Forced Arbitration: How Corporations Bully Americans

It’s estimated that as many as half a billion forced arbitration clauses are buried in the fine print of everything from credit card agreements, bank accounts, student loans, children’s breakfast cereals, even Starbucks gift cards. Most of us are unaware we’re subject to these provisions, or what exactly we’ve given up. In fact, a comprehensive study released by the Consumer Financial Protection Bureau (CFPB) in 2015 found that 79 percent of consumers whose credit card companies required arbitration didn’t know there was a forced arbitration clause in a consumer contract. Even then, the vast majority of consumers who had heard of arbitration wrongly believed that it referred to a negotiated outcome — like mediation — rather than the decision of a third party arbitrator.

In reality, forced arbitration is nothing like mediation. There is no right to go to court, no right to a jury, no right to a written record, no right to discovery, no legal precedents to follow, not even a guarantee that the arbitrator have any legal expertise. As the CFPB concluded, without such checks and balances, the deck is stacked heavily against consumers. In addition to the Bureau’s 728-page report (PDF), AAJ has put together our own analysis — Forced Arbitration: How Corporations Use the Fine Print to Bully Americans — highlighting not only the most critical need-to-know points of the CFPB report and other research, but also pulling back the curtain on which special interests are pushing to strip Americans of their fundamental right to their day in court (hint: think Wall Street banks).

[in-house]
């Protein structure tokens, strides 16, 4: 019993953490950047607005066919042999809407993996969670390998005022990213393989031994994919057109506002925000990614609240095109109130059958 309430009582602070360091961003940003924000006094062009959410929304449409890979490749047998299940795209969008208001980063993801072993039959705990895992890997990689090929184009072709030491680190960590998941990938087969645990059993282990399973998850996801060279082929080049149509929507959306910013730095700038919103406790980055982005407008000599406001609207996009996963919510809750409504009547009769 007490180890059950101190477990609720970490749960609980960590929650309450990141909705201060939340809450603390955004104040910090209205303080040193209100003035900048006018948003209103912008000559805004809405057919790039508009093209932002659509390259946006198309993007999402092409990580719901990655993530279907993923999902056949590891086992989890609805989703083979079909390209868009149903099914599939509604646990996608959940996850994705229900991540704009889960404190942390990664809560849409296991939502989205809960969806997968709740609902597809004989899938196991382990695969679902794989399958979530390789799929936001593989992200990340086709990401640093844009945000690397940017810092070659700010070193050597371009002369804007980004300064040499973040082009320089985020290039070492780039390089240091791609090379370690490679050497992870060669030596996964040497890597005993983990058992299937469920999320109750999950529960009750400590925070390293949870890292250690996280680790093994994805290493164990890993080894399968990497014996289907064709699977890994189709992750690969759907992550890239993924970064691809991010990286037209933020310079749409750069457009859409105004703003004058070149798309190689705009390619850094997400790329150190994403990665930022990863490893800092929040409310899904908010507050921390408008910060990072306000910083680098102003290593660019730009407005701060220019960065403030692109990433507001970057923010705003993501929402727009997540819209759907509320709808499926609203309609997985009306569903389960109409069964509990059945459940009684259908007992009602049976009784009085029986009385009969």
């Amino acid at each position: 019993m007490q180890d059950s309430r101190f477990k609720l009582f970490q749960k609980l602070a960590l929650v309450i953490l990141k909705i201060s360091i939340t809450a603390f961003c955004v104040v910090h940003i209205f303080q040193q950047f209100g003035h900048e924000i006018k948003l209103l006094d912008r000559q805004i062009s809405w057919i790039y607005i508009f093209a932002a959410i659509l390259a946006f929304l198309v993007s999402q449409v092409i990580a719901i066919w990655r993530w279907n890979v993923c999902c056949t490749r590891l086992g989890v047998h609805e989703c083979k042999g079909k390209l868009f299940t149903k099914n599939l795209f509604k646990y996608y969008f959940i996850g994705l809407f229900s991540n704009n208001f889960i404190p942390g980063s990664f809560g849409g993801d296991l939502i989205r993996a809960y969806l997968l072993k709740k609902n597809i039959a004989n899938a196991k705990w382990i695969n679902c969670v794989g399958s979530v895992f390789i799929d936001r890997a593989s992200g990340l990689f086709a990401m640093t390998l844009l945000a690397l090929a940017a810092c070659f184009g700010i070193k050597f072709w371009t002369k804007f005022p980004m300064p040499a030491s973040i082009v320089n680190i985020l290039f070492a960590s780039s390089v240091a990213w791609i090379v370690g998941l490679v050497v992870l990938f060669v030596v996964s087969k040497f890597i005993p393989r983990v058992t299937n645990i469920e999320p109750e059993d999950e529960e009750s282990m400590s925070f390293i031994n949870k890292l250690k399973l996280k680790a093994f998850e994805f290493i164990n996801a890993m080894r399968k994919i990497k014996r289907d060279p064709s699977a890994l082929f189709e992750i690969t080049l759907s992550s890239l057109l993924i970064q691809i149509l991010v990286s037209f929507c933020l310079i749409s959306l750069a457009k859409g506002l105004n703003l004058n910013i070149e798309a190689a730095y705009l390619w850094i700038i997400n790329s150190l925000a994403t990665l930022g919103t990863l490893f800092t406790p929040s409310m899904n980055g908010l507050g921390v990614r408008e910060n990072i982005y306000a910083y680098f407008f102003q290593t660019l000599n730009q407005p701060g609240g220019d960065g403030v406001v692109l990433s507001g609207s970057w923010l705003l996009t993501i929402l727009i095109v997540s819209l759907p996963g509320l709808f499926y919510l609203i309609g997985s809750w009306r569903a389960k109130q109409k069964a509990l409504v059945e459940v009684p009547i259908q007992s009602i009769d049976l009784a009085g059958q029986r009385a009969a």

What’s clear from all the research is that forced arbitration puts consumers at a huge disadvantage in disputes with corporations. The CFPB analysis found that consumers were successful just 20 percent of the time in forced arbitration, and the few consumers who “won” received an average of only 12 cents for every dollar they claimed.  In stark contrast, winning corporations received 98 cents per dollar. And that was the best case scenario for consumers. In some areas, such as student loan disputes, the odds of beating a corporation are almost insurmountable.

Part of the reason for this imbalance is what’s known as the “repeat player problem.” Consumers tend to have no experience navigating the ins and outs of arbitration, whereas corporations are often frequent users. And the arbitrators themselves often give in to the pressure to favor the corporations that make up their repeat client base. According to the CFPB, corporate repeat players dominate arbitration, making up 84 percent of filings. Consumers facing a corporate repeat player are 79 percent less likely to win than if they faced a corporation with little to no arbitration history. 

The more Americans learn about forced arbitration, the more they disapprove of this corporate bullying tactic. Even among those who initially favor arbitration, the vast majority (80 percent) find it unacceptable once they find out what it involves. That’s why it’s so important to learn more.